Tibet, famous lamas (21)

18th century, Tibet, Marpa, lacquered wood with cold gold and pigments, photo on Fondation Alain Bordier , at the Tibet Museum in Gruyères (Switzerland).

The famous translator Marpa Chokyi Lodro (11th century), instantly recognisable with his layman’s clothes, his thick hair, short neck and distinctive facial features, is often depicted with his hands over his knees.

18th century, Tibet, Gampopa, lacquered wood with cold gold and pigments, photo on Fondation Alain Bordier , at the Tibet Museum in Gruyères (Switzerland).

A young Gampopa Sonam Rinchen (11th century) wearing the full monastic garb and coiffed with the red Kagyu hat. Originally a student of medicine, he became a monk at an early age after losing his wife and child.

18th century, tibet, Longchenpa, painted clay, photo on Fondation Alain Bordier , at the Tibet Museum in Gruyères (Switzerland).

This Nyingma lama, who lived during the 14th century, wrote a comprehensive book on buddhism in Tibet and is regarded as a manifestation of Manjushri, the bodhisattva of wisdom.

15th-16th century, Tibet, Sonam Lhundrup, brass with silver and copper inlay, photo Fondation Alain Bordier , at the Tibet Museum in Gruyères (Switzerland).

The famous abbot of Mustang, who is usually shown as a rotund and balding man, does the ‘turning the wheel of law’ gesture with his hands. He has silver-inlaid eyes (with no pupils), copper-inlaid lips, and the border of his garments has silver and copper inlaid motifs.

16th century, Tibet, Tangton Gyalpo, brass, photo on Fondatian Alain Bordier as before , at the Tibet Museum in Gruyères.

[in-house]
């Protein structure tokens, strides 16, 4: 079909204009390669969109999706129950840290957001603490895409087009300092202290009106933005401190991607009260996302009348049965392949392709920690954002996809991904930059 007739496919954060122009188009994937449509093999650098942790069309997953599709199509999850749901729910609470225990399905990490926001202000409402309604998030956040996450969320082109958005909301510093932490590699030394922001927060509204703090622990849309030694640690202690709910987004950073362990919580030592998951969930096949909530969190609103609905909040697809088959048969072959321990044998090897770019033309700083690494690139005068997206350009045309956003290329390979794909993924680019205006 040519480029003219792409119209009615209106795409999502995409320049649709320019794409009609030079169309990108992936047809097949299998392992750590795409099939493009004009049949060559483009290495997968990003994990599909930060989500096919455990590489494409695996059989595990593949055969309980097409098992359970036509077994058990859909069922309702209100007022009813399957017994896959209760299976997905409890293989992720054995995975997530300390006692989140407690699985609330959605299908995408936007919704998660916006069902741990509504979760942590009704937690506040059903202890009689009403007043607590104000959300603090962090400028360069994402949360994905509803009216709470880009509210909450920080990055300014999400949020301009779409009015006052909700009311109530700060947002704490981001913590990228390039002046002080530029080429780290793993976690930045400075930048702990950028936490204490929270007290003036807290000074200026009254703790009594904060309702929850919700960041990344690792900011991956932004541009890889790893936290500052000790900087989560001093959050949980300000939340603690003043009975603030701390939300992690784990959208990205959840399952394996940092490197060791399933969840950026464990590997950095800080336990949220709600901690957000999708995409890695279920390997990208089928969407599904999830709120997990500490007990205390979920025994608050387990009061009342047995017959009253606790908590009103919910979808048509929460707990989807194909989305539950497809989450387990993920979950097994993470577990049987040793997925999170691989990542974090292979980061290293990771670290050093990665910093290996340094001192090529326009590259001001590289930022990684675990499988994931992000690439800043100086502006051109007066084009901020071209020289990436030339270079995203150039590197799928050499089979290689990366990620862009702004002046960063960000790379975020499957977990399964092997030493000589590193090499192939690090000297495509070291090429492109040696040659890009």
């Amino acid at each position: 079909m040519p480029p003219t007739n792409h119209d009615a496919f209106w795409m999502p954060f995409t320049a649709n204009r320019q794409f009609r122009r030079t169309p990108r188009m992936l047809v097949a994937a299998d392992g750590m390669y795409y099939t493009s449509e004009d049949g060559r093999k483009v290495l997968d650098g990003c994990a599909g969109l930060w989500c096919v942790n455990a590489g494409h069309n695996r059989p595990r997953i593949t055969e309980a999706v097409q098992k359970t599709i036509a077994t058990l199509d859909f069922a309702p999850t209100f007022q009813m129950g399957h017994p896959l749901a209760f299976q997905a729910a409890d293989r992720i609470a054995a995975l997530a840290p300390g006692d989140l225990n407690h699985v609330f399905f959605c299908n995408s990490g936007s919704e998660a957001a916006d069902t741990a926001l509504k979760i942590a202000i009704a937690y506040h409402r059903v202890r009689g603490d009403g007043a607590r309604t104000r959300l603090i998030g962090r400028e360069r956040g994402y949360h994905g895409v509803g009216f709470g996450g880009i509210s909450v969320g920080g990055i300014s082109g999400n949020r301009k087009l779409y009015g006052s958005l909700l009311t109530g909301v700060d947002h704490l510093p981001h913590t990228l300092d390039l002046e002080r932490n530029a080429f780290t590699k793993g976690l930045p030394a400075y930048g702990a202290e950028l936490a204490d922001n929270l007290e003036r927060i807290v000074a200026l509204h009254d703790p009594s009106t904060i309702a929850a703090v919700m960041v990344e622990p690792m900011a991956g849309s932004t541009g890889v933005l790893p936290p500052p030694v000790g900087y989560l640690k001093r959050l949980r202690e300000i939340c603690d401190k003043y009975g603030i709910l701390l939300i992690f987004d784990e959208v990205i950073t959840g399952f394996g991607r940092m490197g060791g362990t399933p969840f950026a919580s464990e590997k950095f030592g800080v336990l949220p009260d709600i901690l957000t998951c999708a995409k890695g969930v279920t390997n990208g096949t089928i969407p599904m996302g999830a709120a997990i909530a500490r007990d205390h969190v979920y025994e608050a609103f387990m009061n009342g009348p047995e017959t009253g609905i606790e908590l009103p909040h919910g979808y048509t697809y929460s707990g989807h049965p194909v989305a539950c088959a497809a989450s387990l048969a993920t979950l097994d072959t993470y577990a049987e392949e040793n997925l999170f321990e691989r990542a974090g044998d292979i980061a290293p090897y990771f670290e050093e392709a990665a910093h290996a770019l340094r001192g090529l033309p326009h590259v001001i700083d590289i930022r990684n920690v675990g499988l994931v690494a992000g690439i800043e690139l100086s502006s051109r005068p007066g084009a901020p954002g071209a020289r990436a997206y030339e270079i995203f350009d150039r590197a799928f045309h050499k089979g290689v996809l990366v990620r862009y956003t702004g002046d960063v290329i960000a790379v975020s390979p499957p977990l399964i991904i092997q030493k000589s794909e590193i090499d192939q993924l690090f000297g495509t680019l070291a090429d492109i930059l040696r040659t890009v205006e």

The great Tibetan engineer Tangtong Gyalpo, his hair gathered in a topknot with a finial, his  chest bare, the shoulders covered with a meditation cloak, his right hand in the gesture of debate (vitarka mudra) and holding a pill between thumb and forefinger. He would normally have a long-life vase in his left hand rather than another pill.

17th century, Tibet, dpag.bsam dbang.po, gilt bronze, private collection, photo by Christie’s, sale 17719 lot 232, Paris.

Pagsam Wangpo, who lived during the first part of the 17th century, is identified by an inscription on the base. He wears the tall fan-shaped hat of the Drukpa order and does the gesture of generosity with his right hand. The left hand is in the gesture of debate.

18th century, Tibet, Dragpa Gyaltsen, gilt bronze, private collection, photo on Galerie Zacke  .

Dragpa Gyaltsen is depicted as a deified lama, holding a vajra sceptre and a vajra bell in his hands together with the stem of lotuses that support he hilt of a sword and a manuscript. It is the first time we see him with a hat; it has a lotus and jewel finial and is decorated at the front with a visvajra symbol.

15th-16th century, Tibet, Drukpa Kunley, gilt copper repoussé, private collection, photo by Galerie Zacke.

Like other tantric practitioners with eccentric teaching methods, this lama has sometimes been regarded as mad and outrageous yet he became a prominent member of the Tibetan monastic community, and the patron saint of Bhutan – where he is associated with fertility rituals. On this copper plaque he is accompanied by devotees.

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